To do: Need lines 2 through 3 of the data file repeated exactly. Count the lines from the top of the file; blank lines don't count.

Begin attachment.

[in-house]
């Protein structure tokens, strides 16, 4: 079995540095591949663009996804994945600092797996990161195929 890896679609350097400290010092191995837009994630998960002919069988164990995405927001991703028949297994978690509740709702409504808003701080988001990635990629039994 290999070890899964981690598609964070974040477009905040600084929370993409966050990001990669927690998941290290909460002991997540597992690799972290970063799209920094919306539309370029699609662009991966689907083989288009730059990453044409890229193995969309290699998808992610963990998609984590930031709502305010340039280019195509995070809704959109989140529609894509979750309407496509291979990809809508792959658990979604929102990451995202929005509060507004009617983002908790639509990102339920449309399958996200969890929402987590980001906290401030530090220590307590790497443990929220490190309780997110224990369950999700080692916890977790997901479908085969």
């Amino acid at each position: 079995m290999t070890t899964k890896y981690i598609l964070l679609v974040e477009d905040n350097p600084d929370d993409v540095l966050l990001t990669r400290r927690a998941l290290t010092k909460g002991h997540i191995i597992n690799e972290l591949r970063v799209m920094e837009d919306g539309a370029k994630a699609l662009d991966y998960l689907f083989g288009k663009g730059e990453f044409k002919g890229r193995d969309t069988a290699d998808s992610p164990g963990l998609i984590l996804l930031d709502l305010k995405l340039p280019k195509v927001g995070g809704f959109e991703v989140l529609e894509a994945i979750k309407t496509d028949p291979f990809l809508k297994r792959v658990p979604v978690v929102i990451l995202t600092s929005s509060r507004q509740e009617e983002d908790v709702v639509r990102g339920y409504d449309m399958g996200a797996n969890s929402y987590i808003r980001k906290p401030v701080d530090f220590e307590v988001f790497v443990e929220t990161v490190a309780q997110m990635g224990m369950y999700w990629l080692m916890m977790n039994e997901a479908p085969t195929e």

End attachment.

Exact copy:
């Protein structure tokens, strides 16, 4: 079995540095591949663009996804994945600092797996990161195929 890896679609350097400290010092191995837009994630998960002919069988164990995405927001991703028949297994978690509740709702409504808003701080988001990635990629039994 290999070890899964981690598609964070974040477009905040600084929370993409966050990001990669927690998941290290909460002991997540597992690799972290970063799209920094919306539309370029699609662009991966689907083989288009730059990453044409890229193995969309290699998808992610963990998609984590930031709502305010340039280019195509995070809704959109989140529609894509979750309407496509291979990809809508792959658990979604929102990451995202929005509060507004009617983002908790639509990102339920449309399958996200969890929402987590980001906290401030530090220590307590790497443990929220490190309780997110224990369950999700080692916890977790997901479908085969």
């Amino acid at each position: 079995m290999t070890t899964k890896y981690i598609l964070l679609v974040e477009d905040n350097p600084d929370d993409v540095l966050l990001t990669r400290r927690a998941l290290t010092k909460g002991h997540i191995i597992n690799e972290l591949r970063v799209m920094e837009d919306g539309a370029k994630a699609l662009d991966y998960l689907f083989g288009k663009g730059e990453f044409k002919g890229r193995d969309t069988a290699d998808s992610p164990g963990l998609i984590l996804l930031d709502l305010k995405l340039p280019k195509v927001g995070g809704f959109e991703v989140l529609e894509a994945i979750k309407t496509d028949p291979f990809l809508k297994r792959v658990p979604v978690v929102i990451l995202t600092s929005s509060r507004q509740e009617e983002d908790v709702v639509r990102g339920y409504d449309m399958g996200a797996n969890s929402y987590i808003r980001k906290p401030v701080d530090f220590e307590v988001f790497v443990e929220t990161v490190a309780q997110m990635g224990m369950y999700w990629l080692m916890m977790n039994e997901a479908p085969t195929e």